Did I make a good choice? I can return the book and get the other one. The only other book I have is Problem Solving with C++ by Savitch from C++ course

Quote:
 Original post by bluefox25I just bought a book today entitled "Beginning Game Programming" 2nd Ed by Jonathan Harbour. I was debating between this one or "Game Programming All In One" by the same author but chose the first one based on price, it was 20$cheaperDid I make a good choice? I can return the book and get the other one. The only other book I have is Problem Solving with C++ by Savitch from C++ course Hi again; I Have both and both are terrific books. the differences: Beginning Game Programming, 2d edition uses C++ and DirectX 9, it has a chapter dedicated on 3D programming, also it does a brief about 3D modeling (nothing complex and nothing big). What you'll learn? how to start a D3D window, how to draw sprites, animations, tiles and a scroll background. It also teach how to initialize the sound, use wav sound and midi for background and how to use a joystick and mouse with your games. Is a very good choice if after that you want to go deeper with DirectX (remember, you are going to learn the basis only). Game Programming All In One, third edition use the Allegro Library, which is a wonderful library to work with and C/C++, the code in the book is not Object Oriented, is more structured so the codes are simplier. It cover more game concepts deeper and it has more pages, aprox. 832 pages. You'll develop several games trought the chapters, and all the examples works fine in Windows, Linux, BeOs, Mac and other OS. Both books are easy to learn and very easy to follow. I really recommend both. If you want to read more, look here: Game Programming All In One. #### Share this post ##### Link to post ##### Share on other sites Quote:  Original post by ejele012Don't ever judge a book for its cover or its tittle. Teach Yourself Programming in Ten Years sumarizes why the "Teach yourself _____ programming in ____ days" title is nothing more than a blatent lie. The consistency with which they demonstrate poor quality leads me to believe it is entirely appropriate to judge some books by their titles. Judging books by the author or publisher on the cover is also a great idea IMNSHO. A writer who is able to write a good book knows how to do it consistently. A publisher who is able to decern quality worthy of publication should also know how to do it consistently. The converse also holds true. #### Share this post ##### Link to post ##### Share on other sites Quote:  Original post by Driv3MeFarAlso (and no offense to any of the above posters), IMO beginners are not really qualified to determine how good a learning resource something is, because by nature of being a beginner, you don't know how much of the language you didn't learn from said resource.My$0.02.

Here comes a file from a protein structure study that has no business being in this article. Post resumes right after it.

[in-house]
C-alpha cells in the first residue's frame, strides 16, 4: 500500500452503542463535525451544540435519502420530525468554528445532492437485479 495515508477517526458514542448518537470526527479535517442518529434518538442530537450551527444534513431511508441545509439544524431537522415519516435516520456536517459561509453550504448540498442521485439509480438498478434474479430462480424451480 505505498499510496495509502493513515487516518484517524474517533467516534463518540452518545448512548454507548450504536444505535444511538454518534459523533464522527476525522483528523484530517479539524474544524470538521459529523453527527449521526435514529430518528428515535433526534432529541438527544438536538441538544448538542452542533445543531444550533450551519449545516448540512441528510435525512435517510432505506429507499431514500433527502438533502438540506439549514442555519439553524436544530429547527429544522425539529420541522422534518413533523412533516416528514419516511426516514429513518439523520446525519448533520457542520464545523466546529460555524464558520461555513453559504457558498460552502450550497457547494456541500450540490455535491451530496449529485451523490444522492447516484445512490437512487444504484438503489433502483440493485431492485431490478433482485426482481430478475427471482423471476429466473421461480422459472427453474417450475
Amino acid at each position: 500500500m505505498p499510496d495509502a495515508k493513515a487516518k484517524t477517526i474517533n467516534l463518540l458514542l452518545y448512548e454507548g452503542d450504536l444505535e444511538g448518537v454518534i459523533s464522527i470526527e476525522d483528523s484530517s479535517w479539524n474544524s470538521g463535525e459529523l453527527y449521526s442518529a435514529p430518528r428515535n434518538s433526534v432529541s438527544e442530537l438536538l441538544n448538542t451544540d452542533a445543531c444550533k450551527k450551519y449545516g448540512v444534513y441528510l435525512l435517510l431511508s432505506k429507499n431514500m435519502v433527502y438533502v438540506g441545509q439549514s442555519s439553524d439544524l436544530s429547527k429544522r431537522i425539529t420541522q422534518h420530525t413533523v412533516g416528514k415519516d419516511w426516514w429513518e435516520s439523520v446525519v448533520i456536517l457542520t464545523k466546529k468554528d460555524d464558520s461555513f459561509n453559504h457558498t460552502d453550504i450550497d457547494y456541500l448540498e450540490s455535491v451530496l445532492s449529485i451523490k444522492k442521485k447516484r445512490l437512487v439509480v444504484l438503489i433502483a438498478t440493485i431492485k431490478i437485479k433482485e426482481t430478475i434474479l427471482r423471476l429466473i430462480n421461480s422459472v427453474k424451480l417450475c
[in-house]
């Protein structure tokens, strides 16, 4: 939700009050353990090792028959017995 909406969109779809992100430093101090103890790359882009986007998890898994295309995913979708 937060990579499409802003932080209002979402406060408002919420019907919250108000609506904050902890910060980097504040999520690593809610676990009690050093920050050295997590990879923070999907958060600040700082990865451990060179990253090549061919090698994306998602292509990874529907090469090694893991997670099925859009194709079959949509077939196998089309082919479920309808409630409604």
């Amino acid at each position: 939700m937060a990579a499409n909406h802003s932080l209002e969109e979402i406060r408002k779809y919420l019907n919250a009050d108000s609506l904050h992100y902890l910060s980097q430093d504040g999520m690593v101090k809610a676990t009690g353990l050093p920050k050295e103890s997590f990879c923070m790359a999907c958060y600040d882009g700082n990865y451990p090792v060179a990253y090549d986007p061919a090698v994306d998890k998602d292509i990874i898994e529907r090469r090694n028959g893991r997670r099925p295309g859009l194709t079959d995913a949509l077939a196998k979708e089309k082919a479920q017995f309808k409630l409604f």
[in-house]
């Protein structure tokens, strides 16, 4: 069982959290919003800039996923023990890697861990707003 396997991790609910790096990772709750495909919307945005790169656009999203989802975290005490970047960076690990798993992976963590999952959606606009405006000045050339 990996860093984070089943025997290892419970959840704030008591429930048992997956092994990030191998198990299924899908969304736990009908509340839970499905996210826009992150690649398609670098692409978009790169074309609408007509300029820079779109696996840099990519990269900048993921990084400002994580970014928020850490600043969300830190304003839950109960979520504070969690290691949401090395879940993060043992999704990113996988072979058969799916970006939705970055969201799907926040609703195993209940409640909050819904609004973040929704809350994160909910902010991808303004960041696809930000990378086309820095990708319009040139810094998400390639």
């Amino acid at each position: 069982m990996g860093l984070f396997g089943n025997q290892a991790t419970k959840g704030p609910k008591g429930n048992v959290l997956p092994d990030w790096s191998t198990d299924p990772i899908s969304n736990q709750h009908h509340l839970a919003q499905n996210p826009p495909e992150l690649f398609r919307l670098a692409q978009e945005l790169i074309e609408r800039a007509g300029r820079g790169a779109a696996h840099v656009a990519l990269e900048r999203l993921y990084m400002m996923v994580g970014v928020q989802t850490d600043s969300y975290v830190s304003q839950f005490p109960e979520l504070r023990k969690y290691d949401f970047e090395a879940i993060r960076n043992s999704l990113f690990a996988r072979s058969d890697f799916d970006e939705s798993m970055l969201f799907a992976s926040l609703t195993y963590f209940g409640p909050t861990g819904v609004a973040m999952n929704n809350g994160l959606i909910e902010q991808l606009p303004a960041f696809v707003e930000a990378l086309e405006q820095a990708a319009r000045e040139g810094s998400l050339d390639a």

While I agree with you, sometimes I think it is valuable to have someone's opinion of a book when they have no previous knowledge. It might be called an "introduction" or a "beginners guide", but for someone new, it might be too difficult or uninteresting. These kind of posts (or comments) give a rough gauge to other new users who might be interested since a seasoned veteran might have a harder time telling if this is something that would actually interest a beginner (not that that is impossible).

But again, an opinion is an opinion and it only goes so far in all cases.

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Original post by JBS103
Quote:
 Original post by Driv3MeFarAlso (and no offense to any of the above posters), IMO beginners are not really qualified to determine how good a learning resource something is, because by nature of being a beginner, you don't know how much of the language you didn't learn from said resource.My \$0.02.

While I agree with you, sometimes I think it is valuable to have someone's opinion of a book when they have no previous knowledge. It might be called an "introduction" or a "beginners guide", but for someone new, it might be too difficult or uninteresting. These kind of posts (or comments) give a rough gauge to other new users who might be interested since a seasoned veteran might have a harder time telling if this is something that would actually interest a beginner (not that that is impossible).